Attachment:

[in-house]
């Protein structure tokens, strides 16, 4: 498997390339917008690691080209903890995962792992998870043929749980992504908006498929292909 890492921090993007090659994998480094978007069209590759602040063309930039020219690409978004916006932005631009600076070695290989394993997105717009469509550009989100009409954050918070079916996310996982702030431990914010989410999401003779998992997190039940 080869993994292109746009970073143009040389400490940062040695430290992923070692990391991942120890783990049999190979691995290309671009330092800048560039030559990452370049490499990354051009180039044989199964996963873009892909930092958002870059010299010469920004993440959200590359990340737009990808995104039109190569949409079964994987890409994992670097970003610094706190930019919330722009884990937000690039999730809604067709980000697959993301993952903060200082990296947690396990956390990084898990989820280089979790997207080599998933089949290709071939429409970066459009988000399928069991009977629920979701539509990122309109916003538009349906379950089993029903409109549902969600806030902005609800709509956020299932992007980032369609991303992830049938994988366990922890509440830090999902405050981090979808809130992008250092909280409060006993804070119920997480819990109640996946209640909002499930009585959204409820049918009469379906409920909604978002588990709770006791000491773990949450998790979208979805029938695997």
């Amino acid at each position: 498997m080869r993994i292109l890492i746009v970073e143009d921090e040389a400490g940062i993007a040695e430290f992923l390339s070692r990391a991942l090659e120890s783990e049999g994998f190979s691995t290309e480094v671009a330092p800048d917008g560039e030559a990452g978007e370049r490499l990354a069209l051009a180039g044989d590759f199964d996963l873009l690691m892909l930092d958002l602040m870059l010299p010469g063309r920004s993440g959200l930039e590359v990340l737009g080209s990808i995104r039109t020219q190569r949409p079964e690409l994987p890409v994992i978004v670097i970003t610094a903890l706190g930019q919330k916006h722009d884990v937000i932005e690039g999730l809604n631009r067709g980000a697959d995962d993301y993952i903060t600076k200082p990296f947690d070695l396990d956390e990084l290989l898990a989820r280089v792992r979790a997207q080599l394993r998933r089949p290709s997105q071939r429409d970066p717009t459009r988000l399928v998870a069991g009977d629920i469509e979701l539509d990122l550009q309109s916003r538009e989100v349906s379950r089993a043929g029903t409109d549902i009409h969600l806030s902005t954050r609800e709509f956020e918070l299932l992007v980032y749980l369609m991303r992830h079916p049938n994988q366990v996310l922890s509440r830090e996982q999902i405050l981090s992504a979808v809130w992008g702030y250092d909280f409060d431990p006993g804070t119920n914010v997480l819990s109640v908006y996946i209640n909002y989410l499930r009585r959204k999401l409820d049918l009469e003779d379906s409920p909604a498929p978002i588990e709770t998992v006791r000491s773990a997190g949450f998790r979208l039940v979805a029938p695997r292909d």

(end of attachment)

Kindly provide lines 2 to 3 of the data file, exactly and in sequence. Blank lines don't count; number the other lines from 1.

């Protein structure tokens, strides 16, 4: 498997390339917008690691080209903890995962792992998870043929749980992504908006498929292909 890492921090993007090659994998480094978007069209590759602040063309930039020219690409978004916006932005631009600076070695290989394993997105717009469509550009989100009409954050918070079916996310996982702030431990914010989410999401003779998992997190039940 080869993994292109746009970073143009040389400490940062040695430290992923070692990391991942120890783990049999190979691995290309671009330092800048560039030559990452370049490499990354051009180039044989199964996963873009892909930092958002870059010299010469920004993440959200590359990340737009990808995104039109190569949409079964994987890409994992670097970003610094706190930019919330722009884990937000690039999730809604067709980000697959993301993952903060200082990296947690396990956390990084898990989820280089979790997207080599998933089949290709071939429409970066459009988000399928069991009977629920979701539509990122309109916003538009349906379950089993029903409109549902969600806030902005609800709509956020299932992007980032369609991303992830049938994988366990922890509440830090999902405050981090979808809130992008250092909280409060006993804070119920997480819990109640996946209640909002499930009585959204409820049918009469379906409920909604978002588990709770006791000491773990949450998790979208979805029938695997």
């Amino acid at each position: 498997m080869r993994i292109l890492i746009v970073e143009d921090e040389a400490g940062i993007a040695e430290f992923l390339s070692r990391a991942l090659e120890s783990e049999g994998f190979s691995t290309e480094v671009a330092p800048d917008g560039e030559a990452g978007e370049r490499l990354a069209l051009a180039g044989d590759f199964d996963l873009l690691m892909l930092d958002l602040m870059l010299p010469g063309r920004s993440g959200l930039e590359v990340l737009g080209s990808i995104r039109t020219q190569r949409p079964e690409l994987p890409v994992i978004v670097i970003t610094a903890l706190g930019q919330k916006h722009d884990v937000i932005e690039g999730l809604n631009r067709g980000a697959d995962d993301y993952i903060t600076k200082p990296f947690d070695l396990d956390e990084l290989l898990a989820r280089v792992r979790a997207q080599l394993r998933r089949p290709s997105q071939r429409d970066p717009t459009r988000l399928v998870a069991g009977d629920i469509e979701l539509d990122l550009q309109s916003r538009e989100v349906s379950r089993a043929g029903t409109d549902i009409h969600l806030s902005t954050r609800e709509f956020e918070l299932l992007v980032y749980l369609m991303r992830h079916p049938n994988q366990v996310l922890s509440r830090e996982q999902i405050l981090s992504a979808v809130w992008g702030y250092d909280f409060d431990p006993g804070t119920n914010v997480l819990s109640v908006y996946i209640n909002y989410l499930r009585r959204k999401l409820d049918l009469e003779d379906s409920p909604a498929p978002i588990e709770t998992v006791r000491s773990a997190g949450f998790r979208l039940v979805a029938p695997r292909d």